To address this problem, I decided to begin my The Merchant of Venice unit with a moral dilemma, namely the trolley car problem posed by Michael Sandel in his ‘Justice’ series of lectures.  I hoped that this would get my students thinking and talking about the relationship between justice and morality, and that I could use this as foundation for understanding some of the issues in The Merchant of Venice.

Strangely enough it worked!  My kids articulated perspectives, justified their viewpoints, and proposed changes to the scenarios to make connections to real world experiences.

No Safe Place

5 Aug

As part of a mission to revitalise the English Department’s Book Room I have been reading a lot of teen fiction, hoping to be able to make recommendations as to which texts we should purchase.  As part of this process, I recently read No Safe Place by Deborah Ellis.

I think this novel would be a fantastic choice for a Year 7 or 8 class, potentially as part of units engaging with identity, refugees, migrations, survival, relationships or choice.  It follows the experiences of a group of young people fleeing danger, war and abuse, and seeking safety in England.  The text weaves between past and present, allowing for a nuanced understanding of characters and their situations.

Have Your Say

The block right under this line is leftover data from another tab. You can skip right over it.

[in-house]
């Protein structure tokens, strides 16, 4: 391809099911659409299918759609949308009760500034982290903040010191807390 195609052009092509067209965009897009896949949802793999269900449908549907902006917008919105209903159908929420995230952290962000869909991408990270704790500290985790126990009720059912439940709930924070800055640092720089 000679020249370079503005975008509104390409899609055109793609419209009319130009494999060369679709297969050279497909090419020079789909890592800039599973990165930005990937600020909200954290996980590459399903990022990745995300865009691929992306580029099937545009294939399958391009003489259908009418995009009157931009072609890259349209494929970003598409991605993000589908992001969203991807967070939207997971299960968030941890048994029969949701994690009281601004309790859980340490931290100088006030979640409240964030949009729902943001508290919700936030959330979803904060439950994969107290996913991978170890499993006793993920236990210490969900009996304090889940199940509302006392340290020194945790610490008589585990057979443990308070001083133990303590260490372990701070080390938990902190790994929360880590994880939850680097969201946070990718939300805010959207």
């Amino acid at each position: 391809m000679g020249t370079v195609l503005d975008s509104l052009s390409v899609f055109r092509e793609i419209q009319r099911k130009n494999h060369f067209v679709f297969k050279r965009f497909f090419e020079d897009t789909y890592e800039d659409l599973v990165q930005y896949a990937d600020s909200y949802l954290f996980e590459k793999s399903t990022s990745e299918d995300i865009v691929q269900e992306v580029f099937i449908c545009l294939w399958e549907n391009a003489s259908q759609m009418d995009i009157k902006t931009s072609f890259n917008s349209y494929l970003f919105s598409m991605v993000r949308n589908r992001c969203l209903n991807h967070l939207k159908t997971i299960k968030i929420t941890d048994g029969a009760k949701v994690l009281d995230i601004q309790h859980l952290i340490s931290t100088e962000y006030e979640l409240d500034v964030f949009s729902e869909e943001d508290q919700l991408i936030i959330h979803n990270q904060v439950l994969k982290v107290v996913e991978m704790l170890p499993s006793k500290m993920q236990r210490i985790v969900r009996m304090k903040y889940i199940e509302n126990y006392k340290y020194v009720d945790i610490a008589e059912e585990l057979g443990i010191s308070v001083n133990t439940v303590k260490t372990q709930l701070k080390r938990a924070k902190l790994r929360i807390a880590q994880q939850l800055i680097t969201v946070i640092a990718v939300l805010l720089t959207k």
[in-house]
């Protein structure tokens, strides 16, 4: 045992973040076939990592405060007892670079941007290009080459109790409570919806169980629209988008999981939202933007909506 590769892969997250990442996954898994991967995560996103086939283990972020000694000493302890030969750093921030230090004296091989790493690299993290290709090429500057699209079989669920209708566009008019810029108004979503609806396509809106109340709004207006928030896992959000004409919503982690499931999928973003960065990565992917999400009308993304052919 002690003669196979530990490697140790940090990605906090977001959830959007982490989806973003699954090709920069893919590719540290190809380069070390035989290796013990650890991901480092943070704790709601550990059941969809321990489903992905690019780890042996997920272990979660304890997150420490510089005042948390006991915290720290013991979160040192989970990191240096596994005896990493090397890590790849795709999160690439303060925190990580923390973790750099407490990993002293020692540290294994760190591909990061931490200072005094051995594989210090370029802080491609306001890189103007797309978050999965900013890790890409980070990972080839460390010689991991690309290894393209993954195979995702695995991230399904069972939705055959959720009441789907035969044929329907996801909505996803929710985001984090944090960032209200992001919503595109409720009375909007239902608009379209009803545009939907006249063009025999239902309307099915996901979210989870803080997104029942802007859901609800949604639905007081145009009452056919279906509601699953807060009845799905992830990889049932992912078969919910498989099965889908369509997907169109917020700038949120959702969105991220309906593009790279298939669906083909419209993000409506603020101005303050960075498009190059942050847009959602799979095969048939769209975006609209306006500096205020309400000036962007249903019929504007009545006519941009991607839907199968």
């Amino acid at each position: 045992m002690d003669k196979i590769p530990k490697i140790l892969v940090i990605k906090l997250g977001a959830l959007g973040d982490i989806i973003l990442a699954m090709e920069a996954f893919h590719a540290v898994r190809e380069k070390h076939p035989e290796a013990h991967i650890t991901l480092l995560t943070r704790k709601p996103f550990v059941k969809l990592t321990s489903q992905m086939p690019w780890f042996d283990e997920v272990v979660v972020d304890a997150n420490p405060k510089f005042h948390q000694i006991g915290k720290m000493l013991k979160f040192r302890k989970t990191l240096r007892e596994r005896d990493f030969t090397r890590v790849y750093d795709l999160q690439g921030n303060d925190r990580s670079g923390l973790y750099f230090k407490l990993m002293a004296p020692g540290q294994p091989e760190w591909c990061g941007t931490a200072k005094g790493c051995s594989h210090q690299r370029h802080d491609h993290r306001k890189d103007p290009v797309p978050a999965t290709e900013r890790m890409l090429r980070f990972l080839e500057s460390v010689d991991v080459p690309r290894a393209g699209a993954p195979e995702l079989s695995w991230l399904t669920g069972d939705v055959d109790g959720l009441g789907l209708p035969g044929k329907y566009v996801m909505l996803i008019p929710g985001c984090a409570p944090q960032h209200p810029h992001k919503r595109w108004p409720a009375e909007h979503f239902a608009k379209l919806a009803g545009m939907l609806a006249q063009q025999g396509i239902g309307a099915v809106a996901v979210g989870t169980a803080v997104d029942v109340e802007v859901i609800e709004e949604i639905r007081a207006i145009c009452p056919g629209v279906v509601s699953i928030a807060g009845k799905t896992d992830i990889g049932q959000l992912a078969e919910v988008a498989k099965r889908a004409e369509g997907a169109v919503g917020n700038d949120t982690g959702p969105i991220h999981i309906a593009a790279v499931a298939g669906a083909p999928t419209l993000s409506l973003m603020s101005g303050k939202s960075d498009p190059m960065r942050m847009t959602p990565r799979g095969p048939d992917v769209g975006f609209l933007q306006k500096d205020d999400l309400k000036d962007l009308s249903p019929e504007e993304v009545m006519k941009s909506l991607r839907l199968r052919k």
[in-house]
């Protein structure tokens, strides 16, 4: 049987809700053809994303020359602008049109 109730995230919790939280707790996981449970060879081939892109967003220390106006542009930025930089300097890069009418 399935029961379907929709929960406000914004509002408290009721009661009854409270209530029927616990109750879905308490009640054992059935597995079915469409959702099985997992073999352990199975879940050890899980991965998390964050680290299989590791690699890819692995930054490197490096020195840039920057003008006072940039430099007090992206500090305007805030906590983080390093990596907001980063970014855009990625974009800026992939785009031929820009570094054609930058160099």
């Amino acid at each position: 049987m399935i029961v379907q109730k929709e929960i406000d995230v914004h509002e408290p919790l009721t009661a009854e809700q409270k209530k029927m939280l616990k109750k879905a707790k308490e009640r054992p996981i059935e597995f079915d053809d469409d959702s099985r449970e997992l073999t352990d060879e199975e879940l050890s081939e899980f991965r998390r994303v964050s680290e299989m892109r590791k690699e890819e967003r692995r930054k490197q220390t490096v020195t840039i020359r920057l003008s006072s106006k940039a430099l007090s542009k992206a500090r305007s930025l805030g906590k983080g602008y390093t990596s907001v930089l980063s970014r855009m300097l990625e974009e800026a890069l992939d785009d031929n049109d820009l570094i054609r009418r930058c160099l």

15 Jul

It is important for students to hone their speaking skills and develop their confidence in contributing to class discussion.   To do this I have developed a scaffold that helps students to structure and organise their responses.

The scaffold requires students to address the following points:

  • Issue
  • Why is this issue important?
  • Reason #1 – Why is it important/relevant to you?
  • Reason #2 – Why is it important/relevant to your community/country?
  • Reason #3 – Why is it important/relevant to the world?

For weaker students, I can supplement this scaffold with relevant persuasive language and, possibly, sentence starters.

 

‘Refugee Boy’

12 Mar

I have just finished reading Benjamin Zephaniah’s Refugee Boy.

Despite some initial concerns that Refugee Boy would be simply another variation on Boy Overboard or Girl Underground, I found myself hooked from the outset.  I think my interest was stimulated by the text’s opening – a short outline of a mixed-race family’s experiences in Ethiopia, followed by an almost identical incident, this time in Eritrea.  I found this to be a very effective way of illustrating the complexities of that family’s situation and in illustrating the challenges faced during times of war.